Thursday, July 26, 2012

Unable to Filter Get-ADUser Based on Distinguished Name

When you are using the Get-AD* cmdlets to generate a list of users or other objects, it is a best practice to use the Filter parameter. When you use the Filter parameter, you pass a filter directly to Active Directory when you run the cmdlet. This is more efficient than retrieving a large list of objects and then filtering them with Where-Object.

I was working through a query with Get-ADUser that would obtain a list of all disabled users from Active Directory except for two or three OUs. To do this, I was trying to use the Filter parameter as shown below.
Get AD-User -Filter {(enabled -eq $false) -and (distinguishedname -notlike "*cn=users,dc=contoso,dc=com)}
Looks good right? Unfortunately, the filtering based on the distinguished name didn't work. It turns out that you cannot use wildcards when filtering based on the distinguished name. I also tried using the CanonicalName property, but it is a calculated property generated by Get-ADUser. So, CanonicalName cannot be used for a filter. The answer is to use Where-Object.
Get AD-User -Filter * | Where-Object {($_.enabled -eq $false) -and ($_.distinguishedname -notlike "*cn=users,dc=contoso,dc=com)}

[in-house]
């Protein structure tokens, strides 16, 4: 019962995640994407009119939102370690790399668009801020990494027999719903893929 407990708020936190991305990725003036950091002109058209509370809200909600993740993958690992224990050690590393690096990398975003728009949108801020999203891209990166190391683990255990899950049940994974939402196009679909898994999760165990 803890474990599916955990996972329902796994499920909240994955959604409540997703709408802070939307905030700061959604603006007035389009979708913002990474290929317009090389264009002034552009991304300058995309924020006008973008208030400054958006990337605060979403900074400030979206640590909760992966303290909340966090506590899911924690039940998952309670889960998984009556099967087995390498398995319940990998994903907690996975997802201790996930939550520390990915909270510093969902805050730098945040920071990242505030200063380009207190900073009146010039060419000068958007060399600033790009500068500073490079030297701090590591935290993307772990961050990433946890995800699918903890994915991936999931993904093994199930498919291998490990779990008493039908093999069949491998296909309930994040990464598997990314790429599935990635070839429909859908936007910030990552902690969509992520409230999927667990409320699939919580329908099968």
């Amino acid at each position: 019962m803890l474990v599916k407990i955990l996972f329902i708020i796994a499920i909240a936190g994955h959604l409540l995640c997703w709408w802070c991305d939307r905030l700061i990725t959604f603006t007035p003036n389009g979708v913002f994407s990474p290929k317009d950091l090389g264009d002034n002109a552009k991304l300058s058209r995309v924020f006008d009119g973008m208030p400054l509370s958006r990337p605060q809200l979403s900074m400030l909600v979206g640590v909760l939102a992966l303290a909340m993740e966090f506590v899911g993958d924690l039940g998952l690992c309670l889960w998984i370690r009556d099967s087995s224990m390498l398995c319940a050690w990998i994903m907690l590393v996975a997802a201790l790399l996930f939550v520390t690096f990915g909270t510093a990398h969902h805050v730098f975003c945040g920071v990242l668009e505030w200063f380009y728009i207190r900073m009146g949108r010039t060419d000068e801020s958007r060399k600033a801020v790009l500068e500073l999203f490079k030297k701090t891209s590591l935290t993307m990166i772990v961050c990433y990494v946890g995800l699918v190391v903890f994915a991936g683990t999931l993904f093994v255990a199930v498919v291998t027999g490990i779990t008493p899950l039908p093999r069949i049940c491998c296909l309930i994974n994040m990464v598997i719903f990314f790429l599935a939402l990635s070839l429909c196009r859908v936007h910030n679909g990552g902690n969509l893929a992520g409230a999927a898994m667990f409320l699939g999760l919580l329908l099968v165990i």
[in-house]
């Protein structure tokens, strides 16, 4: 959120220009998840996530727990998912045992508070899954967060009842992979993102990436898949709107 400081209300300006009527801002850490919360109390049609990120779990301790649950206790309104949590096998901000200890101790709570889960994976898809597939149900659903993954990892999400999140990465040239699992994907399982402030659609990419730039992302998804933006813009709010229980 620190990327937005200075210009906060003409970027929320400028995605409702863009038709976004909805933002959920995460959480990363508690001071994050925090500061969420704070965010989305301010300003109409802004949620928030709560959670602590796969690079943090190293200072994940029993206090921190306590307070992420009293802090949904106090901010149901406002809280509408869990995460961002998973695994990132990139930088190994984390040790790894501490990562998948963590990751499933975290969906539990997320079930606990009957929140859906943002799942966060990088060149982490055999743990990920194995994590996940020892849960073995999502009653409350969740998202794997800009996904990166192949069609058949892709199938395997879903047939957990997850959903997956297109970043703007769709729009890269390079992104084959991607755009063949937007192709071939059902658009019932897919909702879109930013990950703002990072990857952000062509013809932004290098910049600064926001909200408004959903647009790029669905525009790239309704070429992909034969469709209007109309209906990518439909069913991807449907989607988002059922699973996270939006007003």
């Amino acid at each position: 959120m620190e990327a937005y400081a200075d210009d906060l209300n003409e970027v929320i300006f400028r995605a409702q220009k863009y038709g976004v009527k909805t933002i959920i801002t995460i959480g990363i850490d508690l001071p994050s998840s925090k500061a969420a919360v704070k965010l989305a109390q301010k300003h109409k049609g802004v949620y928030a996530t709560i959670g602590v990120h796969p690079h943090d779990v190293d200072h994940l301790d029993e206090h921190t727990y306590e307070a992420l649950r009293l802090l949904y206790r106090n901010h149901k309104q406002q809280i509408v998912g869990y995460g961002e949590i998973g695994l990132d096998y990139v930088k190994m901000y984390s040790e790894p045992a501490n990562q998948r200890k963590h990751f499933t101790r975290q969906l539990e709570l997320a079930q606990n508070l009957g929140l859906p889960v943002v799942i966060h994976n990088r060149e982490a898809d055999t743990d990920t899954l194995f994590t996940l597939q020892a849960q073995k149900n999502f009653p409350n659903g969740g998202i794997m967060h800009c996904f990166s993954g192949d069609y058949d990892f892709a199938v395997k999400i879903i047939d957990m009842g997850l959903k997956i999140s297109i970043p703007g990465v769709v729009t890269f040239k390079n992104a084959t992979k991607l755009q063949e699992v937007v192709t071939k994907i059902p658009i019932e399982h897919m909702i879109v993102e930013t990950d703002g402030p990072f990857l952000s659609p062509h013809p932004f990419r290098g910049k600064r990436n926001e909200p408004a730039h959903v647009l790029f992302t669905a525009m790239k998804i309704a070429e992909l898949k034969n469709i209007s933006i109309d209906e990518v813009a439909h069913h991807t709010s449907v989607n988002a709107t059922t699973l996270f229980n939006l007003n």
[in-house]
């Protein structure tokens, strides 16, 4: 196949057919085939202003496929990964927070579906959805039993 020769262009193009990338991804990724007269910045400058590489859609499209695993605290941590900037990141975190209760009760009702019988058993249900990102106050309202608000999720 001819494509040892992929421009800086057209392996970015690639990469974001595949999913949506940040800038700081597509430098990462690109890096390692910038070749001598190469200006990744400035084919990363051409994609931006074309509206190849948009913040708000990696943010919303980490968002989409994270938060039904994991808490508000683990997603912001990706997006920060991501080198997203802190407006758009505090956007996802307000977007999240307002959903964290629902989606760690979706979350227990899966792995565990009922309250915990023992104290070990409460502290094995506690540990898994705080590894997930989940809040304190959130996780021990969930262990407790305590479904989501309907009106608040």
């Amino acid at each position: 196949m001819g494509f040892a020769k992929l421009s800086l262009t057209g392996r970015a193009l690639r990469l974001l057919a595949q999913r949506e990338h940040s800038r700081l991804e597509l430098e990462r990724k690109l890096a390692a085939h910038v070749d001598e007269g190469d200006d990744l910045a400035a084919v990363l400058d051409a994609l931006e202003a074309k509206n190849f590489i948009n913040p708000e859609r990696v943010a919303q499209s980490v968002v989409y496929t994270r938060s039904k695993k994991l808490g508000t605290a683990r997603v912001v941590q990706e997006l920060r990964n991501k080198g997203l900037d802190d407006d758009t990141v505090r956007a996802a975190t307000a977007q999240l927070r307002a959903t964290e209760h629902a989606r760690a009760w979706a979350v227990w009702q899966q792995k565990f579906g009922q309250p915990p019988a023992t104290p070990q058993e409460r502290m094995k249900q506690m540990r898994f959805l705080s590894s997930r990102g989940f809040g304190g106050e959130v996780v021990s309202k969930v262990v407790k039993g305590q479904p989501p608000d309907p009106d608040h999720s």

**Note that a standard OU would start with ou= rather than cn=. Both the Users container and the Computers container are technically not OUs.

10 comments:

  1. Thanks for the note. The only work around for this problem I could find was to jack [code]| Where-Object {DistinguishedName -notlike "*OU=Blah*"}[/code] on the end of the like.

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  2. Thank you for posting this. This was driving me crazy so it's nice to know it wasn't a flaw in my script.

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  3. It was making me scratch my head as well. WFT Microsoft!?

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  4. A time saver, thanks.

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  5. Thank you for posting this. I just ran into this same issue and you saved me some time so I am going to try to return the favor. Depending on how large your environment is. If you move the enabled check to the filter it will run a lot faster as it will only search the where clause on the result of the disabled accounts and not all users.

    Get AD-User -Filter {enabled -eq $false} | Where-Object {($_.distinguishedname -notlike "*cn=users,dc=contoso,dc=com)}

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    1. Thank-you. That is an excellent improvement for larger environments.

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  6. You could also use -Filter {enabled -eq $false} -SearchBase "CN=Users,DC=contoso,DC=com". No need for wildcards...

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    1. In the example above, it's excluding the user accounts in Users OU. That was the tricky part. If wanting to query only users within an OU (and subtree), your method is preferred.

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